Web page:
Dreidl is a children's game, played with a spinning top, that is universally associated with Chanucah. A popular legend ascribes its origin to the Jewish children at the time of the Hasmonean revolt. The evil Antiochus forbade the Jews to study Torah.
To evade the decree, Jewish children hid and studied in caves. When discovered, they would conceal their books, whip out their dreidls and pretend to be playing a harmless game.
This is a pretty story, consistent with the timeless meaning of Chanucah, but with no basis in historical fact. It appears that dreidl was a medieval German gambling game. (The word itself comes from the German, trudeln, meaning to spin, or possibly drehen, to rotate.)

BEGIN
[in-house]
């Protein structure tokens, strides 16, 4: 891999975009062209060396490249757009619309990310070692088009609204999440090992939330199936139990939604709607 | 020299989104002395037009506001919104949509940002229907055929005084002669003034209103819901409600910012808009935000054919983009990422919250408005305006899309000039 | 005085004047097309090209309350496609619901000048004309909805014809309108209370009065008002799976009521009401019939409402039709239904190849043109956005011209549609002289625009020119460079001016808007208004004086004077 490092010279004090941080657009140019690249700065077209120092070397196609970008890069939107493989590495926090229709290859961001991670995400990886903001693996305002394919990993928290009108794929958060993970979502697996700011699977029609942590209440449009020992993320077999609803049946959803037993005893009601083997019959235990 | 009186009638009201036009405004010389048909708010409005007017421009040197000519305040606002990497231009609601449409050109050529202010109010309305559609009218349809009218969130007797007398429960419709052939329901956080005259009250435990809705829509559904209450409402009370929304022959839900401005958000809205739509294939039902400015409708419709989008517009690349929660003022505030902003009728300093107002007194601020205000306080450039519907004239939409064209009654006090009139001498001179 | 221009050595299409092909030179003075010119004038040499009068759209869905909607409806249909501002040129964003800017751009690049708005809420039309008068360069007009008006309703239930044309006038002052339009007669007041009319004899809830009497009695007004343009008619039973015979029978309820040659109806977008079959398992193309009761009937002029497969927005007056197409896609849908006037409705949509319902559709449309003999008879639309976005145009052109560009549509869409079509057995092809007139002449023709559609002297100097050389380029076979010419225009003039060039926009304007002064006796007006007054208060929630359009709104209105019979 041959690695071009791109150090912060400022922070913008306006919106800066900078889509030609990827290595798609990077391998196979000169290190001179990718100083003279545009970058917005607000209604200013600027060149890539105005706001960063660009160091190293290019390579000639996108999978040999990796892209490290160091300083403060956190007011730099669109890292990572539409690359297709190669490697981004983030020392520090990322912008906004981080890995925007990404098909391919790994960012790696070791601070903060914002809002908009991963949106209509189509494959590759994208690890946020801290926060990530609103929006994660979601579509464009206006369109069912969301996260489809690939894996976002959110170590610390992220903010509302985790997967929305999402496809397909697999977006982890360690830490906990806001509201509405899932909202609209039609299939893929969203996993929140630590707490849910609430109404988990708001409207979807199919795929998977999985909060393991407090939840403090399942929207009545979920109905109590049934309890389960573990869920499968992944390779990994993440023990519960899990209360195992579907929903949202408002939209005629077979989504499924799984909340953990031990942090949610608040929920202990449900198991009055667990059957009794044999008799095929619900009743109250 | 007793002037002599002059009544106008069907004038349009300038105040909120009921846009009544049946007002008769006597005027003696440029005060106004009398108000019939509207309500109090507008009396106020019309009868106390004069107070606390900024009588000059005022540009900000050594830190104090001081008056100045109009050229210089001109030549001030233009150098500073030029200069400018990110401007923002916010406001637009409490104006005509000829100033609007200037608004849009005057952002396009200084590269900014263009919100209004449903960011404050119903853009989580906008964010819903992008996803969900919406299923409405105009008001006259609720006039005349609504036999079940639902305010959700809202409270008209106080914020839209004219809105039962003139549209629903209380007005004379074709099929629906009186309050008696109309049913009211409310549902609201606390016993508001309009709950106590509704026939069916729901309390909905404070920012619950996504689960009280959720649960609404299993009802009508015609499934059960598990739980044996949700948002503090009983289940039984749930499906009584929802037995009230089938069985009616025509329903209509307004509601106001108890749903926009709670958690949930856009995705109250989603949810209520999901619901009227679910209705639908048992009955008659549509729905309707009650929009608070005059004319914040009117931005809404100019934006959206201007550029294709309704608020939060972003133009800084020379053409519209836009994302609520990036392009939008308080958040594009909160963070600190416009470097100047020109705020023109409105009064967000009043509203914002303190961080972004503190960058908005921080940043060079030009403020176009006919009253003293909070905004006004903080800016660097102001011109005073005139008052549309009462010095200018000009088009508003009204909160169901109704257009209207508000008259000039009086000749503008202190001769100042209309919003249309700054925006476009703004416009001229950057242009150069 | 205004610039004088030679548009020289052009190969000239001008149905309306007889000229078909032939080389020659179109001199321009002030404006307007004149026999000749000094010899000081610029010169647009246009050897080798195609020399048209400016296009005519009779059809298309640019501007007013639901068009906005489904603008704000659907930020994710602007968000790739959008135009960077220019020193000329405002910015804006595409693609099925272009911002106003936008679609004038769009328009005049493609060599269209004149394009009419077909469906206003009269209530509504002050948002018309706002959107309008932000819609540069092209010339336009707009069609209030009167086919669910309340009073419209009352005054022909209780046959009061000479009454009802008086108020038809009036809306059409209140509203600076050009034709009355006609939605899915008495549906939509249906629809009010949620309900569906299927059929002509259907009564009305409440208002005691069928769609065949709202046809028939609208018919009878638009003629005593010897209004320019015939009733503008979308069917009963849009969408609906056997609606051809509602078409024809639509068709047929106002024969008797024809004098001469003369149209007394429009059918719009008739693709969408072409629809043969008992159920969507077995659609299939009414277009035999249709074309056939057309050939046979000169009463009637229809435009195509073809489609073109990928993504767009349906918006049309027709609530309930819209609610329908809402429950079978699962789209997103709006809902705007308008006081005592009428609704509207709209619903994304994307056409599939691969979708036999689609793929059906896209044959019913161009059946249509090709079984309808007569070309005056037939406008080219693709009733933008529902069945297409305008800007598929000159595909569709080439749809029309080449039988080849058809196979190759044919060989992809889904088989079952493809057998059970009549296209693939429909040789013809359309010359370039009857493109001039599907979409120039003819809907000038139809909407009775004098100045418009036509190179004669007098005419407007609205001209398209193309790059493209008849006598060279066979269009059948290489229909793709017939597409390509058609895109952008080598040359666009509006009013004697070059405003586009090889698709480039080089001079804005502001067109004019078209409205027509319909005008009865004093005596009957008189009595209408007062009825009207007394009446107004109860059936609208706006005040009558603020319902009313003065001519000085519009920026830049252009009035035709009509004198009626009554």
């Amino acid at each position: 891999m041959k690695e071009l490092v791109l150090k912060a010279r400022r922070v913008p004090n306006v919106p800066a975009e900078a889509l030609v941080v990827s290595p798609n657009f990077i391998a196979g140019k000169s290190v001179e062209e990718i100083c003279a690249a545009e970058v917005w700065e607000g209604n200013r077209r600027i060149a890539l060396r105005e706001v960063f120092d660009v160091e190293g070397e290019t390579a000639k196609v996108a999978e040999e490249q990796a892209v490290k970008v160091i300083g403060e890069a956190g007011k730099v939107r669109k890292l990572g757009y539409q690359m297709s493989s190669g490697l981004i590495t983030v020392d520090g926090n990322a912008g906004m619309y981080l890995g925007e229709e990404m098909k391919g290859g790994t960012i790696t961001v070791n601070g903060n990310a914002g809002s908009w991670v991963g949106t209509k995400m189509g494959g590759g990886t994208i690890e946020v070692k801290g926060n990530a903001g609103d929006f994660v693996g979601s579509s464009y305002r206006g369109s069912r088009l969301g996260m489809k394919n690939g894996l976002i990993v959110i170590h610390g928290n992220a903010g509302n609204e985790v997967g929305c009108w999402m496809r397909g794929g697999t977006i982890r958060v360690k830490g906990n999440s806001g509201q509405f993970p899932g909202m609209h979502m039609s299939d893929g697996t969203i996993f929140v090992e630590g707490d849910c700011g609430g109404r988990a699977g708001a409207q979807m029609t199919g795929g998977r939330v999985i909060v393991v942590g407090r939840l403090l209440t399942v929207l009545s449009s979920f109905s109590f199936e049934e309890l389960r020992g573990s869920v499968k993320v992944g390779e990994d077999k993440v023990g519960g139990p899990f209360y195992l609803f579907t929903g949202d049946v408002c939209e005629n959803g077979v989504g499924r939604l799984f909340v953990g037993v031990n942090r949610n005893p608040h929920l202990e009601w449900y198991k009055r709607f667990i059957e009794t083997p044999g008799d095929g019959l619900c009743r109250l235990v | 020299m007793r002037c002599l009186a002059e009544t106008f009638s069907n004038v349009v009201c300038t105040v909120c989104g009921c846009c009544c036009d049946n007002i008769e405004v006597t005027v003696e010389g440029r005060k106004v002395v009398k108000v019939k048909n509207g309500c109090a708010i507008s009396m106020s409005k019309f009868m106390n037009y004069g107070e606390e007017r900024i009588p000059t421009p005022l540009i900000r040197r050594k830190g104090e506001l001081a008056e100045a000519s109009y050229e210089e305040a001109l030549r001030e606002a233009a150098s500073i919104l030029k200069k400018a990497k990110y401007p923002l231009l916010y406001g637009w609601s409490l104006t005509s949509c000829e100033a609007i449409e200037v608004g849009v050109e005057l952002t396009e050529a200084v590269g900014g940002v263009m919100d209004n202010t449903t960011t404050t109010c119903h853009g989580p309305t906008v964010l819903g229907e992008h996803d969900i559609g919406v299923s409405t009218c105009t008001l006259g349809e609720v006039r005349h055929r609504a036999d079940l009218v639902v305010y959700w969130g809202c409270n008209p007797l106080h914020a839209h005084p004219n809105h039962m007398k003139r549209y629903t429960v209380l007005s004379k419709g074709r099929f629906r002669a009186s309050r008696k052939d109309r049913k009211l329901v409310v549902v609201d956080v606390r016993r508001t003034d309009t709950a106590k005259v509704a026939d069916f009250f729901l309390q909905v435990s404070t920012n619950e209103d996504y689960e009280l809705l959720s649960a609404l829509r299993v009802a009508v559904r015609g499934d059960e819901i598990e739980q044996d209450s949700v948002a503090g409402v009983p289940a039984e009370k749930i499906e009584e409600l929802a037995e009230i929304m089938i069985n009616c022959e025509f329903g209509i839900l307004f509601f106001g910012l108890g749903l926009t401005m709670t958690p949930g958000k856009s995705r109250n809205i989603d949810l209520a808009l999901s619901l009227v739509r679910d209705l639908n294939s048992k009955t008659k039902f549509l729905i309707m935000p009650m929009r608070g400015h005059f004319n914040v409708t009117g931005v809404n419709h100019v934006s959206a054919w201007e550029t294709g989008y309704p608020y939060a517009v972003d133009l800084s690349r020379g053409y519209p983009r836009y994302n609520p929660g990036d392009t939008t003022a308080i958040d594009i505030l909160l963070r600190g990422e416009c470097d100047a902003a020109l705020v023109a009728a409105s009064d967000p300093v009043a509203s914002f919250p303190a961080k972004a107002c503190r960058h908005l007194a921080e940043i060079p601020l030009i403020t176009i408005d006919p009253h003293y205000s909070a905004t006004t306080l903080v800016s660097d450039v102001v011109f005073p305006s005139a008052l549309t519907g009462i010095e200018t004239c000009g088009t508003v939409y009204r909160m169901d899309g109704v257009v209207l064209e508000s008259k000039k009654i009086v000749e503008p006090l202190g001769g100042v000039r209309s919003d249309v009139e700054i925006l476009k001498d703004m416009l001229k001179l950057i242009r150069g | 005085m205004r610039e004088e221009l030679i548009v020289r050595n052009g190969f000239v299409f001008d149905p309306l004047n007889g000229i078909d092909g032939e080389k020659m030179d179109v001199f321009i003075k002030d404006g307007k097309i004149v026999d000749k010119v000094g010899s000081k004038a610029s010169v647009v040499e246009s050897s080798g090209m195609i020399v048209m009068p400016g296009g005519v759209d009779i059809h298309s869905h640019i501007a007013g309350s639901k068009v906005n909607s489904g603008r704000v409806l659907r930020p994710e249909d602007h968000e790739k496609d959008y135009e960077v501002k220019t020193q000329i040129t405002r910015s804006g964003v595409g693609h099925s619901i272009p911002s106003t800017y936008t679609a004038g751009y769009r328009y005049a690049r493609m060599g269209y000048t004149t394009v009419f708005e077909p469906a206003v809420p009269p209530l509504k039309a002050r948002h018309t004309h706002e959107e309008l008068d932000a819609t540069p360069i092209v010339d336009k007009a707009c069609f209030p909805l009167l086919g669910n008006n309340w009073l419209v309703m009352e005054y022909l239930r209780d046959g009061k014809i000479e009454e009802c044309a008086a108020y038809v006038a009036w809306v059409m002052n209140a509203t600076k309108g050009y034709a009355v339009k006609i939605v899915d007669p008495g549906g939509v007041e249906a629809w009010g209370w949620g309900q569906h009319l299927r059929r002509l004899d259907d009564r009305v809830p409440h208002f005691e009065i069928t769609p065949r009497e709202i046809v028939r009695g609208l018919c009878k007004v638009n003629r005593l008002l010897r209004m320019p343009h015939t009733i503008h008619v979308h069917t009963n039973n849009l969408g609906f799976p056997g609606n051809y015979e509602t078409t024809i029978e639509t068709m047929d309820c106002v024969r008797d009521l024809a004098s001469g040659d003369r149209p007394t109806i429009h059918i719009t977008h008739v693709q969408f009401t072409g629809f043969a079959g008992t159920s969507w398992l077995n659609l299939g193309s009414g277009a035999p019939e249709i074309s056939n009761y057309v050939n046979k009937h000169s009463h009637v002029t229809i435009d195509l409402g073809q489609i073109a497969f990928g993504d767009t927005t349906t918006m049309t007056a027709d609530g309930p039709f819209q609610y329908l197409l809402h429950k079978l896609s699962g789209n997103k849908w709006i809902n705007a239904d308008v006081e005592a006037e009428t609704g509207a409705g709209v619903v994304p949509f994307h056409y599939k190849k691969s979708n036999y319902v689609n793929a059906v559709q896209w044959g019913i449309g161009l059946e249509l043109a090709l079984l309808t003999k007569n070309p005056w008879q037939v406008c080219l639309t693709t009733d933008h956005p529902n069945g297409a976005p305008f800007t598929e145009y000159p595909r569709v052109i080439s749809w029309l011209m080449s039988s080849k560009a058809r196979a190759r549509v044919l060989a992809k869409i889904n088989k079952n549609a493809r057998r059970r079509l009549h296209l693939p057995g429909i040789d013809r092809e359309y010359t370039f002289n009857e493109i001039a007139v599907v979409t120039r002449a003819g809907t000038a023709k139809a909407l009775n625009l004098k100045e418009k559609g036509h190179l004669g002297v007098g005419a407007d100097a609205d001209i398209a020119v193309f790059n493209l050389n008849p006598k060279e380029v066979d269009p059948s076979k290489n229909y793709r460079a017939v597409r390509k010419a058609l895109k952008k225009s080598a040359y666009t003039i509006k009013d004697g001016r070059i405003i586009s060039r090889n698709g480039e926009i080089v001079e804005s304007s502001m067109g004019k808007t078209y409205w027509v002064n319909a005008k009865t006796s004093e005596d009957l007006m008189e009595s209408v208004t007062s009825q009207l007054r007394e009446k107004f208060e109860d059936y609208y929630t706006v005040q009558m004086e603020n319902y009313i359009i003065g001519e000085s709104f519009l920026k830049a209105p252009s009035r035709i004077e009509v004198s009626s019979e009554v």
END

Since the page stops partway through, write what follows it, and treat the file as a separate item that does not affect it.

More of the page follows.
In the original version, the four sides of the top were marked with the letters n, g, h and s, standing for nichts (nothing), ganz (take all), halb (take half) and stell ein (put into the kitty).
In Yiddish/Hebrew, these letters became nun, heh, gimmel, shin. This was taken to stand for ness gadol hayah sham, meaning a great miracle happened there, that is, in the land of Israel.
Consequently, dreidls in Israel replace the letter shin with peh, to make the phrase ness gadol hayah poh, or, a great miracle happened here.
Dreidl is thus a beautiful example of how Judaism can absorb an outside practice and imbue it with Jewish significance.